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Unread post18 May 2021, 07:39

XanderCrews wrote: so the score is 0 to 85. but the PR difference makes that score 0-85. if we factor in the weight of politicians its 0-85. and finally if we weigh the combination of PR/politicians/sub committees we come out to 0-85.


Not nothing X, a drop from forecasting 141 to be produced in 2020-2021, to 85 in 2021-2022 budget so far would be a massive downgrade in production, and it must not occur.

Other than that the idea that the A-10C is retained, along with this talk of F-22A going bye-byes is really disgusting. Last I looked the small B-2 force will operate alongside the still imaginary much larger B-21 force. So it would be out of the question to operate F-22A in parallel with NGAD as they're immiscible in time and space, which could detonate USAF's Cosmos.

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Accel + Alt + VLO + DAS + MDF + Radial Distance = LIFE . . . Always choose Stealth
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Unread post19 May 2021, 20:05

element1loop wrote:
XanderCrews wrote: so the score is 0 to 85. but the PR difference makes that score 0-85. if we factor in the weight of politicians its 0-85. and finally if we weigh the combination of PR/politicians/sub committees we come out to 0-85.


Not nothing X, a drop from forecasting 141 to be produced in 2020-2021, to 85 in 2021-2022 budget so far would be a massive downgrade in production, and it must not occur.



85 is just the United States' order. Maybe someone can dig up what the US's 85 means to the other international partners numbers but I don't doubt we are looking at 120 at a minimum+

the 2020 plan was in the low 140s, and they produced depending on who you ask 121-123 F-35s in 2020 with the loss of between "18-24" aircraft due to the pandemic, which they don't expect to catch up on until 2023. meaning an additional 9- 12 units already over the next two years.

So perhaps 150 in 2021?
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Unread post19 May 2021, 20:13

casador wrote:re: gripen hype

HEY GUYS do you remember way back to Once Upon a Time when the Hushkit Brain Trust quoted Newly-Off-the-Reservation 'Wild Bill' Sweetman to argue the Gripen E was a "6th-Generation Fighter"?

Because Pepperidge Farm Remembers

In an article Sweetman wrote for Aviation Week he argued that there was a case for describing the forthcoming Gripen E/F as the first sixth generation fighter. Whereas fifth generation was an old (1980s) concept based on the use of stealth and superior situational awareness to defeat a well-equipped (but easy to find and identify) enemy, Saab’s vision of 6th Gen Gripen E is a new kind of machine that puts kinematics second, and software and ISR capabilities first. What ‘software first’ means is that all the important software in Gripen E should be far easier to upgrade than in rival platforms. This is a big deal, as military aircraft technology currently moves at a glacial pace compared to that of the commercial world, such as the rapid developments in smart phones. The conventional approach would have been to produce a higher performance lower-observable fighter, a programme which would have proved too expensive for Sweden.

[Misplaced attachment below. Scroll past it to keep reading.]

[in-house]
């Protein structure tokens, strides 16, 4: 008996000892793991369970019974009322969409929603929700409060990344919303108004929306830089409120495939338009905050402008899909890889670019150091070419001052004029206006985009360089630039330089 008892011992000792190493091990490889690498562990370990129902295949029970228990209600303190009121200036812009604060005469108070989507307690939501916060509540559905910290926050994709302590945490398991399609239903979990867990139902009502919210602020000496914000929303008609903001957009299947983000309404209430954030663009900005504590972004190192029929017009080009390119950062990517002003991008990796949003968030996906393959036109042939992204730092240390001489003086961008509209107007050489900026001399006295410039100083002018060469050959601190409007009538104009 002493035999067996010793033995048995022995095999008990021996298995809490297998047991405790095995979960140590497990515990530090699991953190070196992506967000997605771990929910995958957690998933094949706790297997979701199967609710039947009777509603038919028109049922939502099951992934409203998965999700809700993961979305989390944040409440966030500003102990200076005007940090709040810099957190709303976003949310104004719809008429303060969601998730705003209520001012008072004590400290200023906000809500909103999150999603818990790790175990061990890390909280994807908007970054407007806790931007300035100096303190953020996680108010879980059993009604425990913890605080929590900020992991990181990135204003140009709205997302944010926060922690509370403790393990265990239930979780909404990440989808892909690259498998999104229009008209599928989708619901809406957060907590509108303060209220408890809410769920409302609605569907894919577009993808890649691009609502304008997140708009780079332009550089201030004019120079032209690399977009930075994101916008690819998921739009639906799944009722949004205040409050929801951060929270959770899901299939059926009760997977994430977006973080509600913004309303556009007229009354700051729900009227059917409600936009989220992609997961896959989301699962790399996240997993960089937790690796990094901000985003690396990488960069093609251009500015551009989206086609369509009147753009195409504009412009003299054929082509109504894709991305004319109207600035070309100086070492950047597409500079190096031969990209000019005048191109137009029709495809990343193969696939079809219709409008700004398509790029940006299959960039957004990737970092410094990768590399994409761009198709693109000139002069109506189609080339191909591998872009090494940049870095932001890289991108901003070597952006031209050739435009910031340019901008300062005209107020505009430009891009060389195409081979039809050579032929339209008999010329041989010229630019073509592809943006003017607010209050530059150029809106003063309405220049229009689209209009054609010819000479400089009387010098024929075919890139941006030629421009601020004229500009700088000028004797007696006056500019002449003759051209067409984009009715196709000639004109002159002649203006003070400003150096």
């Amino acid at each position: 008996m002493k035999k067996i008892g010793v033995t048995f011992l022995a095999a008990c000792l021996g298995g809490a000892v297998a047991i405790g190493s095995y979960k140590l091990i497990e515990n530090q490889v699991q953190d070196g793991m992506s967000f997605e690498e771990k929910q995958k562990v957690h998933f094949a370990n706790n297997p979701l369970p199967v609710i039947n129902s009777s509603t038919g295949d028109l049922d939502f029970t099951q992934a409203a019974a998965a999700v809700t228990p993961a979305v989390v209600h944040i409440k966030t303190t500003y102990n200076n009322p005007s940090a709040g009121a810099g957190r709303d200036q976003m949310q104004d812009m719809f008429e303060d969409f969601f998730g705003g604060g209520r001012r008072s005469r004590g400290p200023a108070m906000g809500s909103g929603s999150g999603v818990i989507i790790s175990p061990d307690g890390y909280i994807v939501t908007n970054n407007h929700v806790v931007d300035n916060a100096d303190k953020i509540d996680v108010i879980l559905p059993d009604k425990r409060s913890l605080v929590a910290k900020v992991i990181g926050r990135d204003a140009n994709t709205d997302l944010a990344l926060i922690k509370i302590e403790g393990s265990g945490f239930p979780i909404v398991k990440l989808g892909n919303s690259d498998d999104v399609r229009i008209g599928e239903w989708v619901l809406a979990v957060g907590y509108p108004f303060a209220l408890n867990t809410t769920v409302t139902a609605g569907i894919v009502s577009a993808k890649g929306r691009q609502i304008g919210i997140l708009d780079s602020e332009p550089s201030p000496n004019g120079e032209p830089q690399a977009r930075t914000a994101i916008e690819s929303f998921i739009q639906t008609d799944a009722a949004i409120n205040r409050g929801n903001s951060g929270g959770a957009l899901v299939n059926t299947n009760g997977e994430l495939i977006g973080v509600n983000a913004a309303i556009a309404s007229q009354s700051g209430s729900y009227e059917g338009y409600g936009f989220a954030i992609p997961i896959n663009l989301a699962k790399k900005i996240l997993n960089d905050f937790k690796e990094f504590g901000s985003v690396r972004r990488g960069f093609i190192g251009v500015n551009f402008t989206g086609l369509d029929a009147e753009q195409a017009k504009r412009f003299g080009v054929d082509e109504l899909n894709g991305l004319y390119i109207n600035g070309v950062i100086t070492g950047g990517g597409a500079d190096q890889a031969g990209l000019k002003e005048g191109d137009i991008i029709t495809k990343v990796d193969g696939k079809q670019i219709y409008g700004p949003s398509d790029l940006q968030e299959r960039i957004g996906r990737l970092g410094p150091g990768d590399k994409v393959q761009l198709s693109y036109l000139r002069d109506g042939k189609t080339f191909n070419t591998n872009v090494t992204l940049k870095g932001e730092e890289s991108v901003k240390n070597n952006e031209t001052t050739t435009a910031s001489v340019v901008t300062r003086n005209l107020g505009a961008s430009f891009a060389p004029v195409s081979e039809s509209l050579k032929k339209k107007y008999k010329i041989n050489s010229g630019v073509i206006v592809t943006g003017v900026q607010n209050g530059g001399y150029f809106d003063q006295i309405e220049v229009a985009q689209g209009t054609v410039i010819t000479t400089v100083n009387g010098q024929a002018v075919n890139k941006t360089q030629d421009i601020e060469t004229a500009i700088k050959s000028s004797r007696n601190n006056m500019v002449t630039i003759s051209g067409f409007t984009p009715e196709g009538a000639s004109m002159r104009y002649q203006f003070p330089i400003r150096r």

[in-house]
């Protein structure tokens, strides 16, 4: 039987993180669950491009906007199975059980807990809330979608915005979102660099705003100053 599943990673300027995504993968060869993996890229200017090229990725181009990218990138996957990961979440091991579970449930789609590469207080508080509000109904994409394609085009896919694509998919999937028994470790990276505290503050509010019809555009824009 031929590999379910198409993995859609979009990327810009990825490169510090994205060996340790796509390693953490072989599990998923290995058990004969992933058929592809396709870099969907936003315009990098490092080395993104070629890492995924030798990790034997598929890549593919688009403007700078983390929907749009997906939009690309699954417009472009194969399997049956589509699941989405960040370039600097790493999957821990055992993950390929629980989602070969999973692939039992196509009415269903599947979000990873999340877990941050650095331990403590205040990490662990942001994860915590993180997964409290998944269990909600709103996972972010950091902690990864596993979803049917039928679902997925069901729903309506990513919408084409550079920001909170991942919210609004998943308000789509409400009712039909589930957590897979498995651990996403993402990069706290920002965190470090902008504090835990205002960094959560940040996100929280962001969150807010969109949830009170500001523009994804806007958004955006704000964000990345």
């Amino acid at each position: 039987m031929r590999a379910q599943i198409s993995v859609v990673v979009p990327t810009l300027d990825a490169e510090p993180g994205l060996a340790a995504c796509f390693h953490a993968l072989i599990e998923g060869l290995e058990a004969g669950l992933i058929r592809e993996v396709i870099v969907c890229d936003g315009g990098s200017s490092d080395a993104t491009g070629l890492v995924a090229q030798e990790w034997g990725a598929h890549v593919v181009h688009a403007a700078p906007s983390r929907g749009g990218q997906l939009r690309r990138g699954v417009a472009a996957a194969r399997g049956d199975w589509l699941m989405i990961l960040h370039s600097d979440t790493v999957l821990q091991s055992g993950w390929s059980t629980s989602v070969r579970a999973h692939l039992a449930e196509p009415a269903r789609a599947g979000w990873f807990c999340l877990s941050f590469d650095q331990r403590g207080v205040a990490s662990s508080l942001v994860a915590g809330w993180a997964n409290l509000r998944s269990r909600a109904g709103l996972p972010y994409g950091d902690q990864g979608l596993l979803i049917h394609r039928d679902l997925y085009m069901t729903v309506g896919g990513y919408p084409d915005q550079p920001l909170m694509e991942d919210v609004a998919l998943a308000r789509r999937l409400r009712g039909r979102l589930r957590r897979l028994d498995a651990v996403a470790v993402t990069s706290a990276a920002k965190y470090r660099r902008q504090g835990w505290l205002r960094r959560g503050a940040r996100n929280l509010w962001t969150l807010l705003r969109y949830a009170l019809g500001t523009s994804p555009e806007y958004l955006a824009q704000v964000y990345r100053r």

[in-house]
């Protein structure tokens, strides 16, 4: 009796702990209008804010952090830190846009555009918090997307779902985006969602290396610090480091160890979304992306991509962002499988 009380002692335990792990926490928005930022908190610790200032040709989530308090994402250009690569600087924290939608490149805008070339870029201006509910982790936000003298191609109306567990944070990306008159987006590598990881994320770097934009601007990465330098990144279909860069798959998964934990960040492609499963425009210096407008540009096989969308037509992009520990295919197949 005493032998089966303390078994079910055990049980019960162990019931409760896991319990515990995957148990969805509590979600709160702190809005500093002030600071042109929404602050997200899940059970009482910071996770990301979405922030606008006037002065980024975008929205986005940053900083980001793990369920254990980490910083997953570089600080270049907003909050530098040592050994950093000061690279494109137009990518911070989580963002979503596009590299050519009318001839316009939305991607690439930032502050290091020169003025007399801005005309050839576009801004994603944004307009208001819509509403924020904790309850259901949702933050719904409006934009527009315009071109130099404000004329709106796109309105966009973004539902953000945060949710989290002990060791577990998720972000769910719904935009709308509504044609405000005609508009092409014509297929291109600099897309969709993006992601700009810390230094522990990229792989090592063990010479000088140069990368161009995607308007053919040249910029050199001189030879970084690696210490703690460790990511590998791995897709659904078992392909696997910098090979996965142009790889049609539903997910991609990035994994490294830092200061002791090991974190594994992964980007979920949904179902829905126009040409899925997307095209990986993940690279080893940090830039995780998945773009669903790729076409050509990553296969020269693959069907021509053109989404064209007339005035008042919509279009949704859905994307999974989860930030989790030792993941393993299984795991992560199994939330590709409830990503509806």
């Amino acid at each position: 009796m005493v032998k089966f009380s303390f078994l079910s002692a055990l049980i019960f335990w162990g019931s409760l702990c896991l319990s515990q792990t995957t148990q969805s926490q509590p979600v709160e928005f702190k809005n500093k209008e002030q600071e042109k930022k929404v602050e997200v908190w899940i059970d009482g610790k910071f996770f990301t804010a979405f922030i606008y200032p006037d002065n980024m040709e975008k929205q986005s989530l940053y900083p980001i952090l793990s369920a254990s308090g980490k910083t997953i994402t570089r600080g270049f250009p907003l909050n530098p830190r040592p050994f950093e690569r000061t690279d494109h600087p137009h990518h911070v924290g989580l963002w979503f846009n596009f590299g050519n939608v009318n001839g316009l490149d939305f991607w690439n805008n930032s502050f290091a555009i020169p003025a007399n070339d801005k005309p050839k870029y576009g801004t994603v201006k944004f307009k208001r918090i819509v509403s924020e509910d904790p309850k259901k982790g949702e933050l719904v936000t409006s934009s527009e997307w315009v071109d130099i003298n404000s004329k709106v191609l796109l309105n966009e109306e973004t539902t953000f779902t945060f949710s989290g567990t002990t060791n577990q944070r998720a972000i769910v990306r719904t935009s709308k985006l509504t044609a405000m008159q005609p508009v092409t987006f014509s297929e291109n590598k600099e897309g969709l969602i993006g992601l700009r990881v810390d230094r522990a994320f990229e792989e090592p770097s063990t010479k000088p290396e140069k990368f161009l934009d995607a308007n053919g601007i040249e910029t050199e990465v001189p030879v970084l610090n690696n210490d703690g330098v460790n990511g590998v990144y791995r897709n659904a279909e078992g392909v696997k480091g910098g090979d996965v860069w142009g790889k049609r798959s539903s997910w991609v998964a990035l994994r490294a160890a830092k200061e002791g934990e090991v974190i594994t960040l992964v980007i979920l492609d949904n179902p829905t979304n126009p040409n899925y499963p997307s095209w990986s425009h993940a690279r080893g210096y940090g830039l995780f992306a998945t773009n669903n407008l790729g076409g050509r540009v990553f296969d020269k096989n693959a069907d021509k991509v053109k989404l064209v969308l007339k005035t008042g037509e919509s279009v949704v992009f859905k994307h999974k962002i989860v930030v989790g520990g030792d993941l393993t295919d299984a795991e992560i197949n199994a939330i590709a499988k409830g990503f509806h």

"Actually the capabilities I don't have, I don't need. Checkmate."

Wild Bill never disappoints. :lmao:

While the aircraft will not have the stealth and super-cruising abilities of the F-22, the super-manoeuvrability of the Su-35 or impressive weapons-carrying performance of the Rafale, the Gripen E will be an extremely potent aircraft punching well above its weight. Weight and cost often correlate for military aircraft and it is interesting to note that the F-35, intended as the ‘low’ (weight/capability) to the F-22’s ‘high’, has an empty weight of 13154 kg, compared to the Gripen E’s svelte 8000 kg (the respective maximum take-off weights are 27000 kg and 16500 kg). Though the F-35 may, by a combination of manipulation and mass production, eventually have a competitive quoted price tag, the Gripen E will be far cheaper to operate and maintain.




BOLDED PART: Weight and cost correlate indeed, which is why people were "very nervous" when Gripen NG went from 7000 kilos to 8000 kilos in the Gripen E. Funny that. it weighs 1300 more kilos than the original gripen yet, it magically has no cost difference? That's a curious one! Bill seems to be selectively applying logic.

Underlined part F-35 and Gripen E cost the same, but the F-35 will be more expensive to use. even though they cost the same.

80 million dollar F-35= but what does it cost!?!?!

80 million dollar Gripen E= But look at how cheap it must be!!

I'm reminded of the joke about a ton of feathers or a ton of lead. A ton is a ton. wouldn't want to be hit with either.